Today one of the symbols of American cuisine, fried chicken has actually Scottish origins. Here's the origin of America's favourite recipe.

Kentucky fried chicken

The Italian stereotype of American cuisine being all burgers and fries might be misleading, since chicken is the most consumed meat in the United States. It is present in many recipes, from the cobb salad, a salad with chicken, bacon, egg, cheese and avocado, to the chicken corn chowder, a creamy soup made with egg, bacon, corn and chillies. But when it comes to chicken in America, it’s mostly about fried chicken. More particularly Kentucky fried chicken, made famous by the popular fast food chain that uses a secret recipe, more protected than the one of Coca-Cola. According to legend, it is kept on a 1940 handwritten parchment and hidden in a 350-kilo safe kept under constant surveillance by sensors and cameras.

The origins of American fried chicken

Beyond the famous brand name with Colonel Sanders’ big face, fried chicken is one of the most loved and consumed foods by Americans. However, the first written recipe appeared in a British cookbook published in 1747, ‘The Art of Cookery Made Plain and Easy’ by Hannah Glasse, with instructions on marinating, an essential step in the dish preparation. Given the book’s great success overseas, there is a good chance that it was this recipe that made its way into the American homes. There are not many sources on the precise origins of fried chicken; certain is that it was invented by the Scots, who were known for frying various foods without seasoning, generically called fritters. Many of them emigrated to South America in the eighteenth century because of the ongoing slave trade, hence African Americans are credited with making the dish famous and popular, but above all, tasty.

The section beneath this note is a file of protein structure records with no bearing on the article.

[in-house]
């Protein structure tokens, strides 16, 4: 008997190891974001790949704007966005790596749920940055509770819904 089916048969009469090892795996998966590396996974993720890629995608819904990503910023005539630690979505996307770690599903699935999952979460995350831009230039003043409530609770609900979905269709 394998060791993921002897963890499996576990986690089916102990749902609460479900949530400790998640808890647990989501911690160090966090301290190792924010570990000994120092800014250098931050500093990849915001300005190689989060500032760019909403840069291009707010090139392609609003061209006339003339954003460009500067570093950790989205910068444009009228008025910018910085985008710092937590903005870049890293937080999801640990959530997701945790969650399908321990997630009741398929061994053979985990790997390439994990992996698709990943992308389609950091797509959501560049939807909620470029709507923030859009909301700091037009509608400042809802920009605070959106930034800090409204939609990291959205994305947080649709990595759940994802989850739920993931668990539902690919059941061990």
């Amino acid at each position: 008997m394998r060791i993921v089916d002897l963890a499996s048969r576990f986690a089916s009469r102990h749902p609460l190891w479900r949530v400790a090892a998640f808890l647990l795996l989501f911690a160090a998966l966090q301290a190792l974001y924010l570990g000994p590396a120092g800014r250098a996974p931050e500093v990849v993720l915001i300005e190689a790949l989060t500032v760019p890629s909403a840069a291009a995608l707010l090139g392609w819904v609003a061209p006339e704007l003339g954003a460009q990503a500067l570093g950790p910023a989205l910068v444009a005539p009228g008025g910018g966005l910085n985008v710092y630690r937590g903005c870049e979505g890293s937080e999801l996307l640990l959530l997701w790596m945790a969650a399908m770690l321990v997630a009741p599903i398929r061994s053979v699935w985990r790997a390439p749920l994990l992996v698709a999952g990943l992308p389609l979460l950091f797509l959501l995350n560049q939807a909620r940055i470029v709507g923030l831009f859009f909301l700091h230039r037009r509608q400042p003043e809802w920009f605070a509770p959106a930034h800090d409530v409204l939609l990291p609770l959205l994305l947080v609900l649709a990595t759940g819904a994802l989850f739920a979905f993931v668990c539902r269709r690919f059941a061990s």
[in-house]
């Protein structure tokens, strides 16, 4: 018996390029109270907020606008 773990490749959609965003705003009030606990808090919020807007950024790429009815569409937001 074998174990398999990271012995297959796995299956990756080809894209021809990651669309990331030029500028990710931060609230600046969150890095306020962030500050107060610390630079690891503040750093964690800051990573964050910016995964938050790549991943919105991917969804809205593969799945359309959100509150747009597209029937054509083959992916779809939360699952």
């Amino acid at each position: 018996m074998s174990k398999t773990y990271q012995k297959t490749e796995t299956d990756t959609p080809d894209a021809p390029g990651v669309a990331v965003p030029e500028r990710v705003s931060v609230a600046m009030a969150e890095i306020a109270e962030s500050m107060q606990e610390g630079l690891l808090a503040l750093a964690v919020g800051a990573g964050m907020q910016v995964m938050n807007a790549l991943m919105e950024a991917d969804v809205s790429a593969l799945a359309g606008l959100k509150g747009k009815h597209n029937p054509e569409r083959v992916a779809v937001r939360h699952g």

Fried chicken, the iconic dish of American slavery

Slaves were only allowed to keep chickens, because of their small size they did not encroach on their owners’ property. However, they got the tougher and tasteless scraps, and so they began seasoning the meat with paprika and other spices imported from West Africa and frying it in hot palm oil. The result was a much tastier chicken than the one prepared by the Scots, who employed many of the slaves as personal cooks. And there was no shortage of fried chicken in the houses, consumed almost on a daily basis, since subject to a rapid deterioration: there were no refrigerators at the time, so the meat had to be cooked and eaten immediately.

The birth of KFC

It was only after the abolition of slavery that the recipe crossed the borders of the South and began to appeal to everyone. But it was a 25-year-old from Kentucky who, during the Great Depression, decided to embark on a new adventure by taking over a Shell gas station with a small restaurant. A typical eatery like any other that was the start of one of the most famous food ventures of all time, that of Kentucky fried chicken, which went down in history as KFC. The brand created in 1930 by Harland Sanders was officially born in 1952, while large-scale success began to spread from the 1960s. In 1964, there were already 600 KFC restaurants in the United States and Canada!

by Michela Becchi